Psychological Safety—Creating An Accepting Environment

 One of the best parts of the television show, The Office (US version), is the ridiculously colorful characters. They all work for a paper company in Scranton, but after that, they have nothing in common. (Please, if you have fifteen minutes to waste, do yourself a favor and read through Dwight’s Dunderpedia page.)

Ultimately, the show's beauty is how all the characters accept each other despite their differences. Every episode of the nine seasons explores the friction between quirky people who seemingly can’t help but be themselves. Despite the antics and the miserably boring industry (no offense to the paper companies of the world!), we all long to work at a place like Dunder Mifflin.

Really, what we’re talking about is creating an environment where people feel comfortable being themselves, a foundational ingredient to PSYCHOLOGICAL SAFETY

Every kid (and adult) has an innate need to be seen, known, and accepted. We all long to be accepted and appreciated for our differences, too. 

Without psychological safety amongst peers, the crucial task of identity formation throughout adolescence will be stunted. (Just think: have you ever met a grown-up who obviously still aches for acceptance?)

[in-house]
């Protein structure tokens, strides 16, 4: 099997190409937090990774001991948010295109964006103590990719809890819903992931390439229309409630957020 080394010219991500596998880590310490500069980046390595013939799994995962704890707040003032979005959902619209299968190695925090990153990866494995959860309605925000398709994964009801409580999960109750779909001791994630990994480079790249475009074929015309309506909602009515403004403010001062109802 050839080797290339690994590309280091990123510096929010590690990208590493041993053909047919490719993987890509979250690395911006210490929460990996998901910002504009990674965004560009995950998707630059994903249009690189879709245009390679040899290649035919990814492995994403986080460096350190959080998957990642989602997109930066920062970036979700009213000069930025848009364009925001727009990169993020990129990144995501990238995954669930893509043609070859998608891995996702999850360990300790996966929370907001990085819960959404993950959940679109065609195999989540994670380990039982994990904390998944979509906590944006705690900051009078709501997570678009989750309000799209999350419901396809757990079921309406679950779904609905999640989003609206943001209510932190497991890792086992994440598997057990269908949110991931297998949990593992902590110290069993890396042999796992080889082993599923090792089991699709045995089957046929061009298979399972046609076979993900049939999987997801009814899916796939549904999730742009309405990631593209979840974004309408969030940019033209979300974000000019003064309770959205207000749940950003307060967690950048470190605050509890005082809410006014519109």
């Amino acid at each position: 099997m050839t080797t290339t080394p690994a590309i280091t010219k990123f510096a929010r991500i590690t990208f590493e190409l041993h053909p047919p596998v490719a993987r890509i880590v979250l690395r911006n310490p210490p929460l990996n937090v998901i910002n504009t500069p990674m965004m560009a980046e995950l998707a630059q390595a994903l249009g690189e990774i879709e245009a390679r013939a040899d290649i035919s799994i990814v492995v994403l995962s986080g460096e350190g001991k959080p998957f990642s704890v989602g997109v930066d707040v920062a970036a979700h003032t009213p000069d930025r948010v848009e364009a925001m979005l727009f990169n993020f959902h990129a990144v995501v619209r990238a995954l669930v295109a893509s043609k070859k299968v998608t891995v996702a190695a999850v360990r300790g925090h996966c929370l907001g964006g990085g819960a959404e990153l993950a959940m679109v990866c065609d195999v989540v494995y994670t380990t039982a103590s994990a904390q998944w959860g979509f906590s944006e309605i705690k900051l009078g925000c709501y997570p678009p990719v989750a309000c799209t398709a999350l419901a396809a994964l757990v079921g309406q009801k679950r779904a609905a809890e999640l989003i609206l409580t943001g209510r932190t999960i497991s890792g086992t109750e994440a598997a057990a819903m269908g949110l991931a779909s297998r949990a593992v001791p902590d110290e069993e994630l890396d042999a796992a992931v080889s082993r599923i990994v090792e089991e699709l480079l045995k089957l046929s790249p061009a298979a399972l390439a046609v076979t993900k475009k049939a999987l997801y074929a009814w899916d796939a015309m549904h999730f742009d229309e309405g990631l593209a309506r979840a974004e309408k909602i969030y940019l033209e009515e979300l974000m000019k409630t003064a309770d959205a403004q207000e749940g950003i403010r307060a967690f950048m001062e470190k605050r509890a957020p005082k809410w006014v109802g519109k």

What can parents or educators do to encourage every kid to feel comfortable being themselves?

  1. Start with your own disclosures: sure, teenagers think adults are lame. But they also look to adults to set the tone. If you can share your unique personality traits, interests, or quirks confidently, you’ll be modeling for them how they can own their own uniqueness, too. 
  2. Name and celebrate the differences you see: teenagers, by and large, are going to extensive lengths to fit in. Even for the ones who dress ‘strangely,’ look around—chances are you’ll find a group of kids who dress just like them. Regardless, there’s certainly a norm of what’s acceptable or not. So, when you see a kid breaking the mold, either with an opinion or taking a risk in their wardrobe, name it and celebrate it. Look them in the eye loud enough for everyone to hear, and let them know how cool you think it is for them to be courageously themselves.
  3. State the obvious: at the risk of redundancy, parents, and educators need to state the truth. Everyone is different, even if they look the same. The more you state the obvious, model it with your own examples, and celebrate kids marching to their own beat, the deeper the healthy truth will stick in their brains. 

Brene Brown was right: vulnerability wins the day. But what’s an appropriate vulnerability amongst teens?

Stay tuned...

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For years we’ve been studying what a young person needs in order to transition into a healthy, thriving adulthood.  

They're uncommon sense ideas, really.

Download this checklist and use it with your students (or kids).

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